EventAggregator Update GUI

Topics: Prism v4 - WPF 4
May 4, 2015 at 3:38 PM

is there an example how to use the EventAggregator to update the GUI?

I my case, I have a login scenario. The are a couple of things I am checking.
(database available, service available, .etc...)

During this process I send an event to the Shell, but the UI is not updated.
It would be great if there is an example, which shows the best approach. (BackGroundWorker, or Async / await)

Thank you,
May 4, 2015 at 5:50 PM
Take a look at the EventAggregation QuickStart. It demostrates how to use it to communicate and pass data between ViewModels. PubSubEvents in Prism are typically used to communicate between ViewModels, between ViewModels and Services, or Service to Service. If the net result is to update the UI based on the event, that is done by having the event handling update some property in the ViewModel, which causes a change in the View through data binding.

That being said, there is nothing stopping you from subscribing to an event from View code behind other than the guidelines of MVVM. You would just have to make sure you are injecting the singleton EventAggregator instance managed by Prism into the View and call GetEvent<MyEvent>.Subscribe() from there.
May 4, 2015 at 7:00 PM
Edited May 4, 2015 at 7:00 PM
Hi Brian,

this exactly what I am doing.
In the ViewModel of the Shell I Subscript to the event.
this.EventAggregator.GetEvent<WaitWindowEvent>().Subscribe(ShowWaitWindow, ThreadOption.PublisherThread, true);
        private void ShowWaitWindow(WaitWindowEventArgs args)
                IsWaitWindow = Visibility.Visible;
                BusyText = args.Message;
If I debug the code, the event is raised an the ShowWaitWindow() Method is executed.
In both Properties (IsWaitWindow & BusyText) the INotifyProp. Interface is implemented.
If you call the Method in the constructor for example, it works too...

Do you have an idea?
Thank you,
May 4, 2015 at 8:23 PM
Not clear on what is not working then. So the event handler is called and sets those properties. I take it those are bound to something in the UI and nothing is happening when they get set? But are you saying if you just call that from the constructor of the ViewModel then it works? Have you tried changing ThreadOption.PublisherThread to UIThread? That is what you would generally want if the handler is going to be modifying bound properties, but WPF bindings are actually tolerant of setting INPC properties on a separate thread.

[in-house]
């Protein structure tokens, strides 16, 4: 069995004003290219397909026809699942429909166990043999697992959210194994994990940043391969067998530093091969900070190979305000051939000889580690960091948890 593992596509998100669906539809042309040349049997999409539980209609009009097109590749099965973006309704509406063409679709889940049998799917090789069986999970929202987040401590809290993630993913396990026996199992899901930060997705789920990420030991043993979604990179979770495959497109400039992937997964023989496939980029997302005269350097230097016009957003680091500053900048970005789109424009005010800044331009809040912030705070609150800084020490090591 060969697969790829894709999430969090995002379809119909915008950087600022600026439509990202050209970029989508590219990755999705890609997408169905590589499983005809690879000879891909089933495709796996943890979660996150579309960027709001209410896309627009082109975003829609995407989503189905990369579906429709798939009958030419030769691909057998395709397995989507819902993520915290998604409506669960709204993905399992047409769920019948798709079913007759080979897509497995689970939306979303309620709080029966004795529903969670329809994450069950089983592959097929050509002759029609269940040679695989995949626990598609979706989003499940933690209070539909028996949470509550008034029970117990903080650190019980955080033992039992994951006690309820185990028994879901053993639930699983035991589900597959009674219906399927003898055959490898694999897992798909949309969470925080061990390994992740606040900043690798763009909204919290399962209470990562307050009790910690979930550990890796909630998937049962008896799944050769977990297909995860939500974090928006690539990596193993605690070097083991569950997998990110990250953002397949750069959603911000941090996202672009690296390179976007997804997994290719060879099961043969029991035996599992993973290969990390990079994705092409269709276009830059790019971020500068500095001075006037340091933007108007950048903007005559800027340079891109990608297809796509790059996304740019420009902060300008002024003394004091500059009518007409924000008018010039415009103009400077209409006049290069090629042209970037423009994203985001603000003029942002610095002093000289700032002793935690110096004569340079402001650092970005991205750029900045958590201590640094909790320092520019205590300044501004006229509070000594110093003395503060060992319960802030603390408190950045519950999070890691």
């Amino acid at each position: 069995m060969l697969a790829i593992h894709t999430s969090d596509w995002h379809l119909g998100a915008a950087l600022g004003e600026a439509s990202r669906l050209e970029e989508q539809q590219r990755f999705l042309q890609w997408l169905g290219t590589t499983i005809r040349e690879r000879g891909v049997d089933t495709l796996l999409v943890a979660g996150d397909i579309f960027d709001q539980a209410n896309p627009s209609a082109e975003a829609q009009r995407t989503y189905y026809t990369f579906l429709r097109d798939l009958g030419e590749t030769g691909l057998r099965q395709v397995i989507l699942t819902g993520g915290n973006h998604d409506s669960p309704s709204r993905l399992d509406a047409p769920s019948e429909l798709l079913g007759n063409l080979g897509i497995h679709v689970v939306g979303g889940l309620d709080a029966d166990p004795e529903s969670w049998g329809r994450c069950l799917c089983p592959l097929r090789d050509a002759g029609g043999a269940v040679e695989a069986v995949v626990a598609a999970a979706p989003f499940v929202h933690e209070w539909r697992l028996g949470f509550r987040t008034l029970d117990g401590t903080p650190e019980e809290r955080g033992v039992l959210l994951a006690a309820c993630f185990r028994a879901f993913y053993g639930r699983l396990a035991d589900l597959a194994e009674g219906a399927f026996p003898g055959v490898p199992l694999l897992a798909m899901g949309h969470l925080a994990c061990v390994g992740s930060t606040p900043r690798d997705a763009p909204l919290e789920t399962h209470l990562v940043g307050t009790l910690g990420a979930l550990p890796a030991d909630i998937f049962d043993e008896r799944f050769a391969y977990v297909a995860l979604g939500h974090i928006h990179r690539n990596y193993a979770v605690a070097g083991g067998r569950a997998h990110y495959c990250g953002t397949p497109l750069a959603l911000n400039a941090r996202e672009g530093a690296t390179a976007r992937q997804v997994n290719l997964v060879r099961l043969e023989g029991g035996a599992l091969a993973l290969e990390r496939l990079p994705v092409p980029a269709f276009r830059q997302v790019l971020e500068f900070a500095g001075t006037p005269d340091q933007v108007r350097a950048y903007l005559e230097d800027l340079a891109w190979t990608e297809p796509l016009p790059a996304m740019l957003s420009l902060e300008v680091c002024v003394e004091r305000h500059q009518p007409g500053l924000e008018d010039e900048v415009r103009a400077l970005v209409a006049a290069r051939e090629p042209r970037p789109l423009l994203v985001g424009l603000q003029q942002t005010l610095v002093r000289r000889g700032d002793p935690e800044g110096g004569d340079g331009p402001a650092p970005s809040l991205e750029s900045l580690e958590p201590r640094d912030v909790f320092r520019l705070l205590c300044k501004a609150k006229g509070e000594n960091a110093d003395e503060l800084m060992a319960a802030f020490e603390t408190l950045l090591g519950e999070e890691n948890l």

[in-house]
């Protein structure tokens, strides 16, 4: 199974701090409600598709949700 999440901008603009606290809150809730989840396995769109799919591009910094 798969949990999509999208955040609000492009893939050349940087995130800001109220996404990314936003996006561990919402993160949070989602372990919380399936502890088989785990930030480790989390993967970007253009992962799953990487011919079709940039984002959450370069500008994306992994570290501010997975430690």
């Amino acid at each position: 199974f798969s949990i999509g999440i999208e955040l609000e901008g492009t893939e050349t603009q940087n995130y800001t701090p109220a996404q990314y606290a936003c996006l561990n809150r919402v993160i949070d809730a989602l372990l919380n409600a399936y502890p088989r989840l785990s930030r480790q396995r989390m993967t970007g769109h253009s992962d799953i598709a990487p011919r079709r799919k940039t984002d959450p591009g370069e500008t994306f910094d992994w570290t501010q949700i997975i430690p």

Afraid this is the kind of thing that is hard to speculate on with just a few snippets.
May 6, 2015 at 10:57 AM
Thank you for your answer Brian,

if is set the ThreadOption to UIThread, the ShowWaitWindow() method in the ViewModel is executed after the complete Start() method in my StartupManager is done.
The StartupManager looks like this:
private bool Start()
           if (result == true)
                result = LoadActiveCompany();

            if (result == true)
                result = loginManager.CheckUserNameAndPassword(user, password);

            if (result == true)
                result = databaseBiz.UpdateDatabase();

            if (result == true)
                result = CheckHostConnection();

            if (result == true)
                result = CheckLicense();

           private bool CheckHostConnection()
                UpdateWaitWindowText("Checking host connection...");

                this.activeConfiguration.Log("Checking host connection. " + activeConfiguration.WcfServerName);
                return= this.startupBiz.IsServiceAvailable();

            private void UpdateWaitWindowText(string message)
                this.eventAggregator.GetEvent<WaitWindowEvent>().Publish(new WaitWindowEventArgs(message));
May 6, 2015 at 11:33 AM
OK,now I think I understand what you mean by the UI not updating. Is the Start method being called on the UI thread or a separate thread? When you use ThreadOption.UIThread, under the covers it does a Dispatcher.BeginInvoke kind of operation (actually using SynchronizationContext.Post), which queues up the execution for the UI thread once the current execution on the UI thread is complete. So that would explain why you are seeing what you describe.

The right way to get the updates to show at the right time depends on what thread this Start method is executing on as well as other things it calls out to that do similar attempts to update the UI (i.e. your IsServiceAvailable method?).

You can subscribe using ThreadOption.PublisherThread (the default), and then in the handling method use Dispatcher.Invoke - which blocks the current thread execution until the work you give it is done executing on the UI thread - which should mean you will see the transient text in your case before it moves on to the next stage of async execution.

Hope that helps.
May 6, 2015 at 3:09 PM
It seems to be the UI Thread.
If I do this:
Task<bool> result = Task.Factory.StartNew<bool>(Start);
the GUI is working! :)
Unfortunately I am getting the next error from the region manager, but this pretty clear:
 var view = this.regionManager.Regions[ShellRegionNames.Popup].GetView("ILoginViewModel");
Additional information: The calling thread cannot access this object because a different thread owns it.
I didn't expect that updating the UI in the background is that complicated... :(